Your rescued dog’s story did not start when you met. As you begin your life together, do you wonder what their story was?
This post is sponsored by CUDDLY, a crowdfunding platform built for animal welfare organizations worldwide. I am sharing Cookie’s story as part of the #MyUnspokenPet campaign. Learn about Cuddly’s worthy mission and how it can save lives.
After Jasmine’s passing, I believed I wouldn’t be ready to love another dog for a long time. And should that time arrive, I was positive I wouldn’t ever love another dog as much—Jasmine was my heart dog. My heart was broken to pieces.
Life, however, had a different plan. First, I realized that my heart-to-heart connection to Jasmine remained, even though her physical body was gone. And then, one day, I got an unmistakable feeling that Jasmine wanted me to save another dog. I did not hesitate to do something for Jasmine. Something she wished for, gave my life a new purpose. We immediately started searching for a Rottweiler girl to adopt. It had to be a girl, and it had to be a Rottweiler, Jasmine’s legacy.
As soon as I saw Cookie’s photos, I was sold. She looked so much like Jasmine, and she looked so sweet. There are, actually, substantial differences between their built, head shape, and ears—but when I saw Cookie’s photos, I saw Jasmine.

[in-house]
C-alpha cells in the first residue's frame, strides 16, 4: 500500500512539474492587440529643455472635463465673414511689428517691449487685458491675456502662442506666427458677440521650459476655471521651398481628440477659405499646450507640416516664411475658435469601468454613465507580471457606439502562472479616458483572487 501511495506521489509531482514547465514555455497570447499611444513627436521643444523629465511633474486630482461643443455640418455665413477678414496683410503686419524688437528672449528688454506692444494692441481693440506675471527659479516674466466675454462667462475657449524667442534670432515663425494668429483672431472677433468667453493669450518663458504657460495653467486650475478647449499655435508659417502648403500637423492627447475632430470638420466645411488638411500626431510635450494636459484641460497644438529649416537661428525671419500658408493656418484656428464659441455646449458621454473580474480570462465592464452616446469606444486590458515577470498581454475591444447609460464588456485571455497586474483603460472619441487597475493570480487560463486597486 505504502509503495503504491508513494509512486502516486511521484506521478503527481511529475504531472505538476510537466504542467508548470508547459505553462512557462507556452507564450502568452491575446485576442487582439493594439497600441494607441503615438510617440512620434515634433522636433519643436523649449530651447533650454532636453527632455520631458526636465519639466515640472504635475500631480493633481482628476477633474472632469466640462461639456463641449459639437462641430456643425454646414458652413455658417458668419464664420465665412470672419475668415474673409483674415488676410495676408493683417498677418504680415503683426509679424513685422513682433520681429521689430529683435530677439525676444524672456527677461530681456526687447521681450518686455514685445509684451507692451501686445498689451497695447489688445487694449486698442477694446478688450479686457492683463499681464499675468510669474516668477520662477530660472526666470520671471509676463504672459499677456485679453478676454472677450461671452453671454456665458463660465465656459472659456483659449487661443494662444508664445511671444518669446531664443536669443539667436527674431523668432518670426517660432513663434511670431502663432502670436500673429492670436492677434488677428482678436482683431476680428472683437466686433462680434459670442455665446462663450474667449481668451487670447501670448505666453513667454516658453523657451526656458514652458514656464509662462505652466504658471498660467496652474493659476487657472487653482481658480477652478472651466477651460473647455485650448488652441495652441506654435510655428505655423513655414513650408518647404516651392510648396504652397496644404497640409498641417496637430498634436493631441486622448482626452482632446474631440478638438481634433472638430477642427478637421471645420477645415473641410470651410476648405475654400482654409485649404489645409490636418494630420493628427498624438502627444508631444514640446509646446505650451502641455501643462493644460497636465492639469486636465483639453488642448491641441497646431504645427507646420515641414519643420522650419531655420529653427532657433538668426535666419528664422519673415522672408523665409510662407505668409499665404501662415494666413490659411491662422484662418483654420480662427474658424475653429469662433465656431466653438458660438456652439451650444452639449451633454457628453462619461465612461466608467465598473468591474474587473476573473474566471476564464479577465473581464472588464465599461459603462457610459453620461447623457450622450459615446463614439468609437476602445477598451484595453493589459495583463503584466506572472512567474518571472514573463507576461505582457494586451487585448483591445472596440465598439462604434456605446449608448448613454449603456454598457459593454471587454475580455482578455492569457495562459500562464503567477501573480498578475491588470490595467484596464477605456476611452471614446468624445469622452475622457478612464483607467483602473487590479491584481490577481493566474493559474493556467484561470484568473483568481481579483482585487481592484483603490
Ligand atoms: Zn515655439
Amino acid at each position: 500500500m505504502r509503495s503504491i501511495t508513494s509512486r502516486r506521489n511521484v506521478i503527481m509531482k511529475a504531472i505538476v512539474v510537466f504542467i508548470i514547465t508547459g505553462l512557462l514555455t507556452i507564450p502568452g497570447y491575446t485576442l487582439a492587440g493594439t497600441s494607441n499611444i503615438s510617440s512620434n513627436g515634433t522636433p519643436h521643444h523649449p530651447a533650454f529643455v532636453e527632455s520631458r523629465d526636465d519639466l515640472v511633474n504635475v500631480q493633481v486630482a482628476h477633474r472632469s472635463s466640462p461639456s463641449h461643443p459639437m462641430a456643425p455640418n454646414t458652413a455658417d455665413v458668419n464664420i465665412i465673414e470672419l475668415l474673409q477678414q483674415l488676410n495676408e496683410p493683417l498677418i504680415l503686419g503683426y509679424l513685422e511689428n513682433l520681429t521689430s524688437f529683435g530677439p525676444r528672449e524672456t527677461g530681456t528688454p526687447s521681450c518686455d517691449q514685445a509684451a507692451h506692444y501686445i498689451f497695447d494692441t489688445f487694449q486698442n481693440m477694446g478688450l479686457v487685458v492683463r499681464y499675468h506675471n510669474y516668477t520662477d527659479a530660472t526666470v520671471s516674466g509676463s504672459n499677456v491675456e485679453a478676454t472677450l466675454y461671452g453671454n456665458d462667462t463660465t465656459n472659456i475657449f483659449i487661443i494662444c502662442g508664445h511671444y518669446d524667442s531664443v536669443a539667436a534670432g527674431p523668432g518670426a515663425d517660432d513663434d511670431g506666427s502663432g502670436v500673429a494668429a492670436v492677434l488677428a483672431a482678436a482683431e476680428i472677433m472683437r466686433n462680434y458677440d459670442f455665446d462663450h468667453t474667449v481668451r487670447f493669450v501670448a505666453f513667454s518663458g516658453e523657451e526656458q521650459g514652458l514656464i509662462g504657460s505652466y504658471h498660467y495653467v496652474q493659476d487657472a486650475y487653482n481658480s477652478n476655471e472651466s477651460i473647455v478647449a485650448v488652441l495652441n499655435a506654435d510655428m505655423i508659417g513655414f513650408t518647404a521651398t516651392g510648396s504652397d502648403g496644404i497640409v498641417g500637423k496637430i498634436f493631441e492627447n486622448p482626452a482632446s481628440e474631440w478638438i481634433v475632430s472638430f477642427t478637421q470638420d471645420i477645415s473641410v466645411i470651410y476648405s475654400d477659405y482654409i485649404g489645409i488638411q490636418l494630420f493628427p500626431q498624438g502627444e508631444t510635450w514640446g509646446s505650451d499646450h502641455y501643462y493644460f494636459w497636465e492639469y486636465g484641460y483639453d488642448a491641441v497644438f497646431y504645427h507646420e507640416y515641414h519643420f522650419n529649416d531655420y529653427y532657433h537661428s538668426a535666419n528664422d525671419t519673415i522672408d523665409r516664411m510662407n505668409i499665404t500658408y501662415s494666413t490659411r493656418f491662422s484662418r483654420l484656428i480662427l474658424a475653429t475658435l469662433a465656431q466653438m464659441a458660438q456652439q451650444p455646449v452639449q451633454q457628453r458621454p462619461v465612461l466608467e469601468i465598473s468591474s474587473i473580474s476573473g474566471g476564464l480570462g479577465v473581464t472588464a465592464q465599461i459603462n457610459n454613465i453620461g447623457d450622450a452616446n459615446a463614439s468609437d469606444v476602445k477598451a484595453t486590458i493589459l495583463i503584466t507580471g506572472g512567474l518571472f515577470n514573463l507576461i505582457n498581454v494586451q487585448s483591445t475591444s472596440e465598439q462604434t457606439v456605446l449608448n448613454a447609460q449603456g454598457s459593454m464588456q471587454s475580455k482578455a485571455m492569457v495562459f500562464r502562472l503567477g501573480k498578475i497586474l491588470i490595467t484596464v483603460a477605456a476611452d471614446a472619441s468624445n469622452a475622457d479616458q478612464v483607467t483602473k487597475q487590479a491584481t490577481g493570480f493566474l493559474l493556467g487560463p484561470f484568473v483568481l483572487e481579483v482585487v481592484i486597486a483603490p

We made arrangements to meet Cookie at once. Both hubby and I were sold, but we had JD, Jasmine’s housemate, and we wanted to make sure that both dogs were going to be happy with the new arrangements. I wanted them to get along, not to merely put up with having to live together. The only way to learn how they feel about the idea was to have them meet.
As it turned out—while a bit overwhelmed at first—JD felt about Cookie the same way I did. He was happy to have somebody whose lead to follow again; he was quite lost after Jasmine’s passing. And Cookie was ecstatic at the idea of having a brother. And just like that, we were four peas in a pod.
A new family